Up until now, we have focused on stopping fraud at the initiating end of a transaction by assessing strange behavior. However, the right strategy is to also stop crime at the receiving end - the criminal's "bank." If the bank on the receiving end notices an unusual amount being received into a dormant account, for example, it must be stopped immediately, held and investigated. For this to work, the bank at the receiving end of the transaction needs to be held accountable for KYC and mitigation strategies by regulatory bodies.
Fraud prevention technology in place today should be capable of analyzing and acting on abnormal behavior within incoming transactions, just as it does for outgoing transactions. Technology that includes peer group analysis, enhanced profiling capabilities and machine learning are ready and available to combat the crime from the receiving end, but there also needs to be incentives. Without an incentive, these crimes may not end, and other crimes such as money laundering will continue to pass through the financial system. An efficient onboarding process is necessary but won't solve the issue on its own. Financial institutions need a structured and reliable path to revert transactions, as well as regulations guaranteeing that financial institutions that don't have proper governance over their accounts will take the financial losses. That may be all the incentive needed.
Paving the way for better fraud prevention through collaboration
Implementing better fraud defenses does not mean we should forget about the offensive though. Fraud prevention at the initiation of a transaction must evolve as well (for PIX and non-PIX related crime). Financial institutions must join intelligence sharing networks and work together to prioritize the security of the ecosystem.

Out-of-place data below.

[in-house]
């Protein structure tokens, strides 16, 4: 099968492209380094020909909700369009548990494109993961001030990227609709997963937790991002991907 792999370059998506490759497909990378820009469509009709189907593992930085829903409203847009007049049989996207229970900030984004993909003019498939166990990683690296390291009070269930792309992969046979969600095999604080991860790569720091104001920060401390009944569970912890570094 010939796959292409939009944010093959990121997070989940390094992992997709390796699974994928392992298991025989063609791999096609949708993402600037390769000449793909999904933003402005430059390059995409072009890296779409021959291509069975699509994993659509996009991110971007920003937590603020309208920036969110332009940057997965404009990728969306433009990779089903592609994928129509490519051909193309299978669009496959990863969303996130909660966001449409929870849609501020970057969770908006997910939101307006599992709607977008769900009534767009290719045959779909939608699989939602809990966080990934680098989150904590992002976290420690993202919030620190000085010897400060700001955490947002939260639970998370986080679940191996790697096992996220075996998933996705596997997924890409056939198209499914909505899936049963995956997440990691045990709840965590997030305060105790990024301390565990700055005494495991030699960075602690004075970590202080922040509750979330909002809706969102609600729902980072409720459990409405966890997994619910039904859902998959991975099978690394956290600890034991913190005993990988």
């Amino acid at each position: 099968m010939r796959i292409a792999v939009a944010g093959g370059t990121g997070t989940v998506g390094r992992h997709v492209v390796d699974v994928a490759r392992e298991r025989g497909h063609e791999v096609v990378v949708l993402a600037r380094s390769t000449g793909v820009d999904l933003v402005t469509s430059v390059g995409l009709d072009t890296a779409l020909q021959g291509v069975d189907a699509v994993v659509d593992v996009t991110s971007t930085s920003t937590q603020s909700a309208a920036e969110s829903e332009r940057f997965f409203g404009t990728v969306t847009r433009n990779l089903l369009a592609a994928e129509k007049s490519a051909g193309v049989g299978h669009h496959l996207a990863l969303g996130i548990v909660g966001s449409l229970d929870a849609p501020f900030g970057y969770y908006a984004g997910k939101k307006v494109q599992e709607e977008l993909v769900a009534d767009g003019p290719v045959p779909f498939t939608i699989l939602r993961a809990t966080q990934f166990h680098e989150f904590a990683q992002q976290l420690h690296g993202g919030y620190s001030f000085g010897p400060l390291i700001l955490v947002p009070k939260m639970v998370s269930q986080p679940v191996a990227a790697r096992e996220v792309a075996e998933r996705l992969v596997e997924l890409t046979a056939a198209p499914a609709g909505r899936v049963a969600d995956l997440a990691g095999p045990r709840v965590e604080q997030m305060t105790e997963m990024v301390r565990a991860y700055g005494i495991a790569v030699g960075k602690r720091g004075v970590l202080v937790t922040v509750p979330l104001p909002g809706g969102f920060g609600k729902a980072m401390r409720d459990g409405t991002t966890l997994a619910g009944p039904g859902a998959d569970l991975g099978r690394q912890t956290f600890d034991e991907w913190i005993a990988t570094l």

With increased collaboration, signals captured when a transaction is initiated will evolve from simply capturing a legitimate customer versus a fraudster to how the customer is physically feeling. For example, if the customer is in distress, biometric technology may pick up on abnormal behaviors when the customer is using their smart phone to make a PIX transaction. This will not necessarily lead to a declined transaction, but it could be a signal that accompanies the transaction, which will then be interpreted by an artificial intelligence solution at the receiving end. This signal will correlate with other signals within the intelligence network, working together to stop what the criminals want the most - getting access to the money.
By combining network intelligence with tighter regulations to stop fraudulent transactions on the receiving end of transfers, we will remove the opportunity for financial crime via PIX and beyond. No opportunity, no crime. The opportunity for criminals to access cash via PIX is not only from where the transaction is initiated. This thinking will diverge efforts and frustrate customers more than it will stop criminals. The focus must be on the receiving end - that's where the real opportunity for a quick turnaround is, as long as the financial institution is incentivized and accountable.